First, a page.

I opted for a size medium which gives a compressive fit around the hips and legs which helps keep the bibs in position. This is important as the shoulder straps are only lightly elasticated and don’t feel like they contribute all that much to keeping the bibs in place. The tightness of the legs and the grippers on the hem ensures the longer short legs stay in position while pedaling too, something which I have had issues with previously when wearing 7Mesh bibs. The chamois is also locked in place too and I found it comfortable enough throughout my varying lengthed test rides.

The cargo pockets on the RK2’s are large enough to fit loads of stuff but maintain enough tightness to still securely hold small items. They are subtly integrated into the shorts so they don't shout ‘adventure time’ if you're heading out on a road ride. The only issue with the pockets is hem isn't sewn closed which can occasionally snag items as you pull them out. Despite not using the rear pockets on bib shorts that often it's still a feature that I missed on the RK2 Cargo bibs as I occasionally opt for a casual t-shirt rather than a jersey.

Visually they are subtle even with their larger leg outline logos. That said the extra seams around the crotch and slight wrinkling of material means they don’t look quite as clean as other bib shorts like MAAP’s Alt_Road or Velocio’s Cargo bibs. This has very little effect on riding or comfort performance, however with the premium pricing aesthetical nitpicking is justified.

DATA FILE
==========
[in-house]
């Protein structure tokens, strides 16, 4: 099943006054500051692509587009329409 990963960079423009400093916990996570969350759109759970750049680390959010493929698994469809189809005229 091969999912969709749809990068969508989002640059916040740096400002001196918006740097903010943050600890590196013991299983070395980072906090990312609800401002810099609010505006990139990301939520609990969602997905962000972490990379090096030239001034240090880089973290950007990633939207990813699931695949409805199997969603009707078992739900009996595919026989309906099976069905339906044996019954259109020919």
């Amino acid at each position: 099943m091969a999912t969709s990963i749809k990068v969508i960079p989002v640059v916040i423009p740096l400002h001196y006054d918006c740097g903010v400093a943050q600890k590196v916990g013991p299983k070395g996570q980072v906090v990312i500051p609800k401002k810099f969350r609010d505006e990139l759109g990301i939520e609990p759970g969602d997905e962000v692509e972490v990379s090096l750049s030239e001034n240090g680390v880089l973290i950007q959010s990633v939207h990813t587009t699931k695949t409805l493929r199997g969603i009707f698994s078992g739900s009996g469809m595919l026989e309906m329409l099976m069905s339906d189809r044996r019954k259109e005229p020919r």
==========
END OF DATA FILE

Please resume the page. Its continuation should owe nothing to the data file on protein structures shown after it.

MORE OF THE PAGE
7Mesh RK2 Cargo bib rear details

There are no pockets on the rear of the shorts (Image credit: Graham Cottingham)

Verdict

The 7Mesh RK2 are very comfortable bib shorts with a well-considered fit and good compression levels. This makes them a great option if your riding frequently flips from fast road rides to long gravel adventures. The pockets are very subtly integrated into the shorts and offer plenty of storage while still being discreet when not in use. For some, the lack of rear pockets may be a deal breaker although the rear pockets on bib shorts never have a huge capacity anyway and are often rendered somewhat obsolete by jersey pockets.

While comfort and materials are up there with some of the best bib shorts, the underpants outline replicating seams, extra paneling, and the way the material wrinkles irks me a little. It's pure aesthetics and never a cause of discomfort, although I feel that considering the $280 / £230 price tag the finish could be a touch more refined.

Tech specs: 7Mesh RK2 cargo bib shorts

  • Price: $280 / £230
  • Materials: Body: 52% nylon 48%, elastane, Straps: 60% polyester, 40% elastane
  • Colors: Black
  • Size availability: XS to XXL
  • Weight: 195g
Graham Cottingham
Senior reviews writer, Bike Perfect

Graham is all about riding bikes off-road. With almost 20 years of riding experience, he has dabbled in downhill, enduro, and gravel racing. Not afraid of a challenge, Graham has embraced bikepacking over the last few years and likes nothing more than strapping some bags to his bike and covering big miles to explore Scotland's wildernesses. When he isn’t shredding the gnar in the Tweed Valley, sleeping in bushes, or tinkering with bikes, he is writing tech reviews for Bike Perfect.

Rides: Cotic SolarisMax, Stooge MK4, 24 Bicycles Le Toy 3, Surly Steamroller

Height: 177cm

Weight: 71kg